When a bank faces distress due to a sharp deterioration of a specific and limited portfolio (e.g. a specific type of assets or assets related to a particular geographical area), one way to provide relief is to set up an ad-hoc AMC that carves out the impaired assets of the bank's balance sheet and to work them out. This eliminates the uncertainty concerning the real value of those assets and facilitates restoration of access to the funding market by the bank. If the State-supported (or State-owned) AMC acquires the impaired assets at their estimated market value, there is no State aid to the bank selling those assets. As regards the management and servicing of the sold assets, it can be carried out by the AMC itself, by a third party provider or – only when the assets are sold at market price as is the case in an aid-free transaction – outsourced by the AMC back to the selling bank.

b. State aid/BRRD considerations and other practical issues

The State can choose to partially or fully fund this type of AMC or guarantee its funding raised on the market. Since the AMC purchases the impaired assets at market prices, this transaction does not entail any State aid to the bank. As a result, this type of transaction is neither subject to the BRRD nor to the State aid compatibility requirements.

c. Pros and cons

PROs

CONs

Designed to take over any type of asset class and granularity

Depending on the State’s involvement in the AMC, there may be an immediate negative impact on the State budget or debt.

Improves asset quality and reduces bank funding cost

Setting up an ad hoc AMC may take time and it may not have the needed expertise to manage the assets.

Enables the institution to resume the normal course of its business and improve its profitability going forward

The bank has to outright recognise the losses implied by the upfront sale of the impaired assets

d. A practical example

Box 2 presents the recent example of the transfer of impaired shipping loans from the German bank HSH Nordbank at market price to a dedicated public vehicle.

Another example is the Hungarian asset management company MARK 127 , to which solvent financial institutions in Hungary can, on a voluntary basis, decide to sell at market price a specific pool of non-performing loans backed by commercial real estate. The Commission's assessment showed that MARK's methodology to determine the transfer price will ensure a market conform valuation and therefore the measure is free of State aid.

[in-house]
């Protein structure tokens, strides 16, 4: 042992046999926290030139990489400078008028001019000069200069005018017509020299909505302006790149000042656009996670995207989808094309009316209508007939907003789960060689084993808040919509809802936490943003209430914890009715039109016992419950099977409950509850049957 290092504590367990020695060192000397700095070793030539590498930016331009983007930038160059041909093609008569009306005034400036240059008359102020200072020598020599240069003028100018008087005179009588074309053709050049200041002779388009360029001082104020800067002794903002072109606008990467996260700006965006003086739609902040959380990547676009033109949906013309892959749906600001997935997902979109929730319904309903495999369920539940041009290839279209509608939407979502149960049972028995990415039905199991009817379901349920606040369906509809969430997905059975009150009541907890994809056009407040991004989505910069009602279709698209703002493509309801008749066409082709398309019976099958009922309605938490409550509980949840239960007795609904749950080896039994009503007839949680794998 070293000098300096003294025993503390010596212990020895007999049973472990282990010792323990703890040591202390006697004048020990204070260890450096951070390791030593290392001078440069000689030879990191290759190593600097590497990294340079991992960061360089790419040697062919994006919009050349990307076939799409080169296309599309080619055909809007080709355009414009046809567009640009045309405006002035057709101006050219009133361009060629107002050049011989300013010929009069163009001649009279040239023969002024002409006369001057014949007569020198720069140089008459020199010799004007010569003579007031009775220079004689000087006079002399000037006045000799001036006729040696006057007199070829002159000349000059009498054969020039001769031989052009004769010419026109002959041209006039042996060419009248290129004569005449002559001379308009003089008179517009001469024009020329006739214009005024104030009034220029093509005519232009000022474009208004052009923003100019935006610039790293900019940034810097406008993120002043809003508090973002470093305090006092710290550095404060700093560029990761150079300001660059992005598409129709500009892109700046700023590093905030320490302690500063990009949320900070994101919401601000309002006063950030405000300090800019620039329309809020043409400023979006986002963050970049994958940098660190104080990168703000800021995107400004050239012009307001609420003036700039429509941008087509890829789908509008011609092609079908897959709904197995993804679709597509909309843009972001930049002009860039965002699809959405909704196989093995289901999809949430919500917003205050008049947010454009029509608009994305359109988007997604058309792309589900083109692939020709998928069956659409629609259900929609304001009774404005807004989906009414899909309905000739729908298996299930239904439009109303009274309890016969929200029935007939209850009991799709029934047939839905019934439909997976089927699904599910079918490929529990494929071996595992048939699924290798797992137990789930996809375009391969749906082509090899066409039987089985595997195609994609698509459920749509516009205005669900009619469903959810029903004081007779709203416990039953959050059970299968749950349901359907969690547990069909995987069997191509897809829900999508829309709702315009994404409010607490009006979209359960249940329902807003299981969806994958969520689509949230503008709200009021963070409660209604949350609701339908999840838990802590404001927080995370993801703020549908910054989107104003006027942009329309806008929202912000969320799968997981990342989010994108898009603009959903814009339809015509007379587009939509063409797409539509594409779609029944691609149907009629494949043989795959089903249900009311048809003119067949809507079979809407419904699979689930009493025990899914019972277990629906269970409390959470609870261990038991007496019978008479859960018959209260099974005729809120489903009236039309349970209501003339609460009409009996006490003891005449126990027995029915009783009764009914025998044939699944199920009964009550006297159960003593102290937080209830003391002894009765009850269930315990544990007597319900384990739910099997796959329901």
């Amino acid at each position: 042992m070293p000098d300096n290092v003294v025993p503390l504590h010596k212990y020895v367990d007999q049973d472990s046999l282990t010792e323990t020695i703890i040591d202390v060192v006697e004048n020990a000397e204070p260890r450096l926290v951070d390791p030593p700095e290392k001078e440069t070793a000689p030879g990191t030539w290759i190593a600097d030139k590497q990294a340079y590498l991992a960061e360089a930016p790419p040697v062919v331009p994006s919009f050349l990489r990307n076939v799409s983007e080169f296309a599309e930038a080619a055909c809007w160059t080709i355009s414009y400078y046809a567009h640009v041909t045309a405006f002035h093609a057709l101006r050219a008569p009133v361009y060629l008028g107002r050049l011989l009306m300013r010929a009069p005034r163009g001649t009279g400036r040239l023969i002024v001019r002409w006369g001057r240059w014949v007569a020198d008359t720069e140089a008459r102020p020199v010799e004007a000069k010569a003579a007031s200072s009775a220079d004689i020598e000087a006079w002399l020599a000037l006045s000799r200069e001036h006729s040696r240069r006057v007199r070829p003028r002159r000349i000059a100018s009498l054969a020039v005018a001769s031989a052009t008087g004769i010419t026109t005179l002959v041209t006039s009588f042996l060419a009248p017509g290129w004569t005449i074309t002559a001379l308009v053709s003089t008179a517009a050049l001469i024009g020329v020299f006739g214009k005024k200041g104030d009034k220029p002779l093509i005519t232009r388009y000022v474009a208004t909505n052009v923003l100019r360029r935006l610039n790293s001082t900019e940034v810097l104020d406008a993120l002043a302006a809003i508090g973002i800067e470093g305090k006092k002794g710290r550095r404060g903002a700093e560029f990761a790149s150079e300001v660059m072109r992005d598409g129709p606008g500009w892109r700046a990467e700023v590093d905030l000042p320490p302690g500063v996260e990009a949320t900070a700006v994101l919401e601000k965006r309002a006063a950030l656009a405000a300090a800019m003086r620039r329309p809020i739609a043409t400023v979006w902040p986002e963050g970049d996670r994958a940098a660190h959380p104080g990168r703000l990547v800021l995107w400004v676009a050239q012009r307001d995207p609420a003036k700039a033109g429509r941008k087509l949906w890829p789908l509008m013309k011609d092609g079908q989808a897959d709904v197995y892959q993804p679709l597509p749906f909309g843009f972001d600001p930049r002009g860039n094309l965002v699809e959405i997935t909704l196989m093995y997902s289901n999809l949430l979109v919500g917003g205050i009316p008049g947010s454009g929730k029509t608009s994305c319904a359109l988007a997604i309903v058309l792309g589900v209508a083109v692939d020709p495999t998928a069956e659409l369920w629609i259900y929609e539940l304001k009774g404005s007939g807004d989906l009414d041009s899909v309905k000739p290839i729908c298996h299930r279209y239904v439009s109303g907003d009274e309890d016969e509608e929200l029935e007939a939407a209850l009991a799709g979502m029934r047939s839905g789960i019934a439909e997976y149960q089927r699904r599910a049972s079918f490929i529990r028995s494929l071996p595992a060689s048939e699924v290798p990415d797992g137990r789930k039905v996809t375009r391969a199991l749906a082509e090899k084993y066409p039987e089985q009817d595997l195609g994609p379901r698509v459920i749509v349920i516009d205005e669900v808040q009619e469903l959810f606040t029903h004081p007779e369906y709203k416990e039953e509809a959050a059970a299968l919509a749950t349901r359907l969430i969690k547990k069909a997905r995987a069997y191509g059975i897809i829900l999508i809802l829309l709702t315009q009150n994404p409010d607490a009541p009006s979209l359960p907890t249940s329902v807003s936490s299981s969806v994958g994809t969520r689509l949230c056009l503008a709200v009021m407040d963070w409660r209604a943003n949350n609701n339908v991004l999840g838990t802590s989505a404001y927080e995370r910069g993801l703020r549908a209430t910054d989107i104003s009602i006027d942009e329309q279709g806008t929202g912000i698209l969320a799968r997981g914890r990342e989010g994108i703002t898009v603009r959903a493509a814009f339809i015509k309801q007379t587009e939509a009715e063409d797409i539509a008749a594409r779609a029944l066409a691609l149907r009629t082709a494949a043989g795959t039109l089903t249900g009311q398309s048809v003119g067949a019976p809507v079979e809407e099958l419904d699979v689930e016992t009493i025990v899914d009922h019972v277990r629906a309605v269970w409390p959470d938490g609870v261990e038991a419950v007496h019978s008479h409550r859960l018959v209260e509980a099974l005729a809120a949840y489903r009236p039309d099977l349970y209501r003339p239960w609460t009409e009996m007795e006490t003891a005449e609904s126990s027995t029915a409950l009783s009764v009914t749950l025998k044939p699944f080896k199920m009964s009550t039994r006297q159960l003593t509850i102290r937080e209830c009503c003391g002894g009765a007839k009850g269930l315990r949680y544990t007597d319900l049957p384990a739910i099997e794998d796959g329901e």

Box 1: Impaired asset measure with State involvement for going-concern banks – securitisation of NPLs supported by the "GACS" guarantee scheme (Italy) 128

The Italian "GACS" guarantee scheme illustrates how impaired asset relief measures involving State resources can be constructed in an aid-free manner, thereby not triggering the conditionality provided for under the EU's State aid and bank resolution rules.

Background 

In February 2016, the Italian authorities created a guarantee scheme ("GACS") with an initial duration of 18 months to support the securitisation 129 and disposal of non-performing loans (NPLs) by Italian banks. The scheme was subsequently prolonged 130 in August 2017 for another 12 months.

Key features of the impaired asset measure

The main characteristics of the GACS scheme are shown in Figure A.1.

Figure A.1 – Functioning of the "GACS" guarantee scheme

Source: Commission Services (DG COMP)

The scheme allows the Italian State to give a State guarantee on the senior funding tranche of a special-purpose vehicle (SPV) to which a bank transfers (part of) its NPLs at a price not exceeding the loans' net book value (NBV). The range of NPLs that can be securitised can be wide: in one case, it included secured loans (with a variety of collateral types) and unsecured loans related to corporate, SME or individual borrowers. For the State guarantee to be granted, some conditions need to be fulfilled: (i) an ECB-approved credit rating agency 131 must confirm the investment-grade risk profile of the SPV's senior notes (i.e. rating before taking into account the granting of the State guarantee); and (ii) at least half of the SPV's more risky junior and mezzanine notes must be sold to private investors. These conditions ensure that the risk that the State runs remains limited and that the securitisation operation is confirmed by the market before the guarantee is granted. The guarantee fee to be paid to the State is based on a market benchmark. This ensures that no advantage is conferred to participating banks and their securitisation vehicles, so that no State aid is involved.

BRRD and State aid considerations

As the use of the scheme does not entail extraordinary public support as it is State-aid free, the scheme does fall neither under the BRRD nor under State aid compatibility requirements.

Box 2 : NPL hive-off from a going concern bank to a bank-specific AMC:
HSH Nordbank (Germany)
132